Hitchcock’s films set in America often played off a contrast between the “normal” surfaces of middle class life and the dangers lurking around the corner or underneath the squeaky-clean surface. Every Wall Street power executive was a potential secret agent, every secretary a potential grand larcenist. Psycho begins with the latter, continuing to turn over pristine appearances for their seedy underbellies through the first murder and on to the film’s final reveal. It all hinges on Anthony Perkins’ complex performance as a good natured American boy with all kinds of psycho stuff lurking just beneath the surface. What’s terrifying about the movie is the charmingly awkward way he has with Marion when she first arrives at the Bates Motel, only gradually doling out hints of underlying malice. Norman Bates could be anyone–the boy next door, so to speak–and therefore anyone could be psycho.
Psycho begins with an impulsive moment of theft which spirals Marion Crane’s life–and those who care about her–out of control. Not only does Norman’s apparent normalness suggest the tenuous reliability of appearances, but the rippling consequences of Crane’s actions suggest the fragility of the social contract in the way that it leads to death and danger for herself and others. Hitchcock, as in the gradual reveal of Norman’s dangerous nature, carefully doles out these consequences to the other characters in wondrously suspenseful sequences of innocents walking into a trap.
If Psycho tried to show the dark things lurking just beneath the surface and the “normal” people who might turn on a dime, Goodfellas says the surface is for schnooks and paints the lurker’s life a colorful joyride of easy cash and taking what you want. Scorsese has no interest in the buttoned down secret-bearers of Eisenhower’s America–his world is powered by big personalities, big emotions and the blood spilled between them. His protagonist isn’t a white collar conservative from middle America but a blue collar kid from the Bronx who “always wanted to be gangster”. Goodfellas gives us three decades in the life of Henry Hill, a real-life Irish-Italian kid who started doing small jobs for the local mafia and ascended through the ranks alongside of bigger than life personalities who pulled ambitious heists like the multi-million dollar Lufthnasa job depicted in the second part of the film.
It’s hard for me to put into words why I love this movie, but I can say that it works like a drug. It’s an addictive, thrilling story that gets you caught up in this alternate world that exists or once existed alongside our own. The performances are sharp, compelling, giving us a voyeur’s look at violent and confident characters who seem to act on instinct and craft their own little animal kingdom where murder and wealth go hand and hand. Goodfellas makes it easy to understand why someone would get into that life and why they would want to get out, simultaneously teasing us with the glamour while turning us away with the gore. It’s an electric movie, epic in scope, revolting in detail, aggressively rewatchable. Organized crime has never looked so good looking so bad.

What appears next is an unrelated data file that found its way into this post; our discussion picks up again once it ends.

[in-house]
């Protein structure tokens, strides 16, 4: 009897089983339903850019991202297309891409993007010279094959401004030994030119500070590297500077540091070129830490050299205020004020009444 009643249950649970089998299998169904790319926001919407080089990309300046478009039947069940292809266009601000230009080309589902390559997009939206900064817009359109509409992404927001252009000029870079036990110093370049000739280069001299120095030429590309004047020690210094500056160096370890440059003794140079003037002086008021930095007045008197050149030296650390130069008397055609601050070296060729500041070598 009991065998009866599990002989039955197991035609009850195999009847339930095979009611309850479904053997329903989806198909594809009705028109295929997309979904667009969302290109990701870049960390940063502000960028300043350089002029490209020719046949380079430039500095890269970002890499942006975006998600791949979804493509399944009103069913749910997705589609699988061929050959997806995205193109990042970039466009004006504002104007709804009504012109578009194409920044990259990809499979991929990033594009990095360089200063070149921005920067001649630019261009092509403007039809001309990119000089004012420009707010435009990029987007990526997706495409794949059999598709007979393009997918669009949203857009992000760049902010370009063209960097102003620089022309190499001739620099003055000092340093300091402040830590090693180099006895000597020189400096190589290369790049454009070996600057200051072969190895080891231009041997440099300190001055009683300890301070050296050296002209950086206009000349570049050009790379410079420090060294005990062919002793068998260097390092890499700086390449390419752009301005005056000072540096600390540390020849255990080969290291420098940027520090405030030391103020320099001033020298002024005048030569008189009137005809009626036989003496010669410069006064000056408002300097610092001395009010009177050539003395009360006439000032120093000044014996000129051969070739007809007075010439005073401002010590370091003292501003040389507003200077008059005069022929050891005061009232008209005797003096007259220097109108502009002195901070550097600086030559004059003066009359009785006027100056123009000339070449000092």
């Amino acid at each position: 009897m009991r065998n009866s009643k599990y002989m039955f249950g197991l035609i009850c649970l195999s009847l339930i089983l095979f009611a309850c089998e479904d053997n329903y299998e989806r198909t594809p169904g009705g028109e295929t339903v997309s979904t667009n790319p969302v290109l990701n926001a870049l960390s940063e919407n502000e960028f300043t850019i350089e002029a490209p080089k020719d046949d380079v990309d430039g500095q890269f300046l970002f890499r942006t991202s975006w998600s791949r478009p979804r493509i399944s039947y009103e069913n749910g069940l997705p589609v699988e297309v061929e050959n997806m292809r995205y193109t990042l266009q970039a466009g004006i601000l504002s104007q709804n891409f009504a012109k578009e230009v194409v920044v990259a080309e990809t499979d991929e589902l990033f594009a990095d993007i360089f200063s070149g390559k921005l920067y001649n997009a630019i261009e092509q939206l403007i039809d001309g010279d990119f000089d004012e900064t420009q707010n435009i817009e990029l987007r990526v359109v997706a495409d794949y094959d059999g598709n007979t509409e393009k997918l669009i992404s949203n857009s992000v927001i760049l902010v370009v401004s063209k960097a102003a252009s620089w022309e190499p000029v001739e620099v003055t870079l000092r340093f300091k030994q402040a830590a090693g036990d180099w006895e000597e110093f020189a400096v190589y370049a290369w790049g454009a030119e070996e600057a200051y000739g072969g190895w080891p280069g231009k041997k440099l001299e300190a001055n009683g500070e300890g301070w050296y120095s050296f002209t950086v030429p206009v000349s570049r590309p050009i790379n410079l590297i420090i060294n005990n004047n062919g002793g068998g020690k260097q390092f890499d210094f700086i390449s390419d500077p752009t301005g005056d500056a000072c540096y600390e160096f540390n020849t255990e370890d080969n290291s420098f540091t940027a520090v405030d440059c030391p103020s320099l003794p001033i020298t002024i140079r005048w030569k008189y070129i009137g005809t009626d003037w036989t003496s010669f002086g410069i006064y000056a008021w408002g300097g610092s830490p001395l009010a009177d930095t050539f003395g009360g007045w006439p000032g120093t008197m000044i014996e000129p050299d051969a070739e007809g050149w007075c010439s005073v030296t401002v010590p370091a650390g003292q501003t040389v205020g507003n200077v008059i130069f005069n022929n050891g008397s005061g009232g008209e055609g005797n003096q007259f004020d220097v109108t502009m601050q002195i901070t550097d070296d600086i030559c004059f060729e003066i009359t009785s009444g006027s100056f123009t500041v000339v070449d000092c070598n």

If you haven’t seen Vertigo and at all have an appetite for moviewatching, go see this right now. Films lauded as this one have been are often open to charges of inaccessibility and sluggish pacing, but if you’ve ever enjoyed a psychological thriller you’ll like Vertigo. Alive with color and skillful images, Hitchcock’s definitive film chronicles the budding obsession of cop-on-leave Scotty Ferguson with the woman he’s been paid to tail by a concerned husband. Bernard Herrmann’s evocative score reflects the mesmerizing effect she has on him, the way he is drawn into events he has no understanding of through his basic compulsion. The film has nothing to do with buttoned-down secrets and everything to do with something mysterious and uncontrollable about the impulses that drive us to be who we are and do the things we do. In retrospect, even when Scotty seemed at most in control of his obsessions it is clear how they steered him to his fate; even if one can’t quite sympathize for the man the film does everything in the medium’s power to communicate the power this woman inadvertently comes to wield over him, makes his actions plausible (if never defensible) with respect to him as a character.
Whew. That list was both hard to whittle down and hard to write. Distilling the essence of a movie such that it reads as a compelling “best ever” candidate is a chore and I’m not sure I was up to the task in every case. In the end, my choices were based on the je nais se quois of my moviewatching, that compelling spark that some movies have which draws me to them over and over again.
Do you know what I mean? Do you have a top ten? What movies should be higher/lower? Which ones do you think are terrible? What did I miss? Let me know in the comments.